We’ve all been there, slogging through the five depressing stages of trying to convince yourself the latest Christian movie is anything but a total dumpster fire. We get it. You want to support Christian art, you want wholesome entertainment, you want to avoid supporting Hollywood whenever possible. We feel you.
But it’s time for an intervention. We’re your friends. And we’re here to help you recognize when you’re stuck in one of these five stages of trying to deceive yourself into thinking the Christian movie you’re watching isn’t all that bad:
1.) The denial stage: “This movie is really good. It’s kind of like the Christian version of The Godfather or The Dark Knight, but better.” In this stage, you’re in total denial. You’re constantly recommending the movie to friends and family or even your pastor. You’re always telling anyone who will listen that it’s the Christian equivalent to classic films like Empire Strikes Back, Blade Runner, or Shawshank Redemption, when it’s more like the Christian equivalent to Battlefield Earth, Krull, or Children of the Corn V: Fields of Terror.
2.) The comparisons-to-torture stage: “Well, it could have been worse. For instance, I’d rather watch this movie than gouge my eyes out with a dull spoon.” In this stage, you compare the film to various torturous activities that you could be doing instead, making the movie sound better than it actually is. There probably aren’t many Christian movies that are worse than waterboarding, a tub full of spiders, or cutting off any of your limbs, for instance. There are some, sure, but not many.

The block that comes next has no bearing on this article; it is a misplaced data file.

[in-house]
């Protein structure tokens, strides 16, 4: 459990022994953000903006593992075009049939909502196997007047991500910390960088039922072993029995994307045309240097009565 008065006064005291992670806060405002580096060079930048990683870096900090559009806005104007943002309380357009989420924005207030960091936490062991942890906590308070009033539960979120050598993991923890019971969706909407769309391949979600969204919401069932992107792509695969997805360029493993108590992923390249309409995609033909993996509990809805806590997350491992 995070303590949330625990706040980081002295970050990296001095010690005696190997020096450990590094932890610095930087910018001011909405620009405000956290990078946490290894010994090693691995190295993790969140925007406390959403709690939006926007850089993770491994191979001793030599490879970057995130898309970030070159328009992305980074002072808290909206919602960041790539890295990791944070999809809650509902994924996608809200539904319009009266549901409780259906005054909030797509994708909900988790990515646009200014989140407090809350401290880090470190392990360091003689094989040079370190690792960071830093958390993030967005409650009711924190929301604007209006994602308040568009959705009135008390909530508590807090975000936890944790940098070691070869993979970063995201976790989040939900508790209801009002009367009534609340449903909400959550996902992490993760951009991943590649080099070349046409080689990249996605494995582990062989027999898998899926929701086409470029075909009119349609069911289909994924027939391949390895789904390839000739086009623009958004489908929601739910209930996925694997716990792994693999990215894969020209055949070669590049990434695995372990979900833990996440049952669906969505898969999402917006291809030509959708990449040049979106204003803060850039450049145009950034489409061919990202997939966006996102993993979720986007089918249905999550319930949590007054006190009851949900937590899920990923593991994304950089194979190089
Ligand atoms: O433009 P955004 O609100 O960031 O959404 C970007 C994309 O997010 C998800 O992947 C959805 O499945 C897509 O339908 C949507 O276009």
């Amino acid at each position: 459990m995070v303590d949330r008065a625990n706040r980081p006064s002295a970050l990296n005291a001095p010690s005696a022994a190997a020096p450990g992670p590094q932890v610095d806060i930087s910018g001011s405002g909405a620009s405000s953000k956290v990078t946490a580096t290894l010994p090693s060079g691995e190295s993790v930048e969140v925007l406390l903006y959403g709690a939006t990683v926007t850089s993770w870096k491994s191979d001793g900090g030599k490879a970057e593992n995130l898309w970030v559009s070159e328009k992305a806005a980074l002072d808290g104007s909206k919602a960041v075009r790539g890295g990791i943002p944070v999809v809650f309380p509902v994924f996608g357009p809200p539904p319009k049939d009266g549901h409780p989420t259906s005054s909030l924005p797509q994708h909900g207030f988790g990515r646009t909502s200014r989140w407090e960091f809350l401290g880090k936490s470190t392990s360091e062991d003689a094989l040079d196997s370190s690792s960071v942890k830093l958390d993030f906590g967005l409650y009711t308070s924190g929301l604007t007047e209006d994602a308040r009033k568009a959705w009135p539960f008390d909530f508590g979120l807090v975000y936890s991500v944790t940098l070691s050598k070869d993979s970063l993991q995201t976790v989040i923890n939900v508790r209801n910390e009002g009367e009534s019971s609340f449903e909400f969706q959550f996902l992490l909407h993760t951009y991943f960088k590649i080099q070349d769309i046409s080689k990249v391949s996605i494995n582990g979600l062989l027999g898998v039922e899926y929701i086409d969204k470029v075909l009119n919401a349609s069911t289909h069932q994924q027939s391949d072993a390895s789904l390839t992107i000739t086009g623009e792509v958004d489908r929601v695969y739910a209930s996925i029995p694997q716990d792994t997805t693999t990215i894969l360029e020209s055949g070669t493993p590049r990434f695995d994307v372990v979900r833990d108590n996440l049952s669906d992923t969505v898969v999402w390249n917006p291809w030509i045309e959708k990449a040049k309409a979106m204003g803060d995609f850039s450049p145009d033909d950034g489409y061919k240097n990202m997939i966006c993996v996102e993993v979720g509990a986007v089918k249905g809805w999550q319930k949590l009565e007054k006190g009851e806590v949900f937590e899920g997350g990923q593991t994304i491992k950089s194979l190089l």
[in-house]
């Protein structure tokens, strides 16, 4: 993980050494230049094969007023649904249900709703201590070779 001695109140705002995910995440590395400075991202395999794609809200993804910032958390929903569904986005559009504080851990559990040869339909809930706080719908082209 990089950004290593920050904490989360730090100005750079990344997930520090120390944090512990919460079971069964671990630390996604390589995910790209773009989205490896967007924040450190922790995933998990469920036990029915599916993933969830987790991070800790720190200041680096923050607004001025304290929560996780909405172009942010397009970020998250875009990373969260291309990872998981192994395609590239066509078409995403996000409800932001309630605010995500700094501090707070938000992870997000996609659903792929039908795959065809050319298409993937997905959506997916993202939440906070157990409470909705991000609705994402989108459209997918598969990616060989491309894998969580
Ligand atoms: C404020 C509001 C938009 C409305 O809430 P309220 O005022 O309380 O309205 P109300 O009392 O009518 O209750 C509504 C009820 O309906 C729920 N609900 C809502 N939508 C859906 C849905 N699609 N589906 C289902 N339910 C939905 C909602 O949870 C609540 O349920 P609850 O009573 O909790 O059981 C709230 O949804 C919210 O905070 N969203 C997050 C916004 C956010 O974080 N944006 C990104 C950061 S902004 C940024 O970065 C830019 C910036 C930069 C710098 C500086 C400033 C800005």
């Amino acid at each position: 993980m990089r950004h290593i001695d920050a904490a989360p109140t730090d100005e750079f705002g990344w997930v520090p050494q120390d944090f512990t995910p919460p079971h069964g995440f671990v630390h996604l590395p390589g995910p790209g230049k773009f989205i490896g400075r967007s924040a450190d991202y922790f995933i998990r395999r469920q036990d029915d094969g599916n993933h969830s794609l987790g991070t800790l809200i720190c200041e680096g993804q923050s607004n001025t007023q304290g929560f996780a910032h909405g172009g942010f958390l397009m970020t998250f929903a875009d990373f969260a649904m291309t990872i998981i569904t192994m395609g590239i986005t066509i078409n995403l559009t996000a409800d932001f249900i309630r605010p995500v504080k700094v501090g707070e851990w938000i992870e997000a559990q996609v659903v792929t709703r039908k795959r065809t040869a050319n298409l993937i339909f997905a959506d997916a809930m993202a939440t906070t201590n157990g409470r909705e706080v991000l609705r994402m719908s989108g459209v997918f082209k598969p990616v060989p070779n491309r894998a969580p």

3.) The “at least it didn’t have Kirk Cameron in it” stage: “At least it didn’t have Kirk Cameron in it.” In this stage, you cite the fact that the film doesn’t have Kirk Cameron in it as evidence that it’s not a bad movie. Never mind the fact that it stars an actor who should have hung up his acting chops 30 years ago and/or Kevin Sorbo: the mere absence of Cameron deceives you into thinking it’s a winner. (If the movie does have Kirk Cameron, you probably just moved right into step 4.)
4.) The watching it ironically stage: “Ok, so the movie is bad, but it’s so bad that it’s actually good if you watch it ironically.” If you’ve reached this step, it’s a good sign that you’re progressing through the five stages. You at least admit that the movie isn’t a quality production on its own terms. It’s only bearable if you watch it with tongue lodged permanently in cheek, much like Dragonslayer or Batman and Robin.
5.) The acceptance stage: “I now recognize that this movie is probably one of the worst productions ever to be created. Maybe the next Christian movie that hits will be better.” Finally, you’ve reached the acceptance stage. This is good. It means the healing can begin, and you can prepare yourself for the next faith-based film to hit. Try to take the next one with a grain of salt, OK?
Yeah, yeah, Christian movies. We get it. The folks who made Camp Manna get it too, and that’s why they focused on making a film that’s inspired by the coming-of-age camp movies you loved in the ’80s and ’90s, first and foremost. You just might be able to escape the five stages altogether. Camp Manna is out today. Check out the trailer here: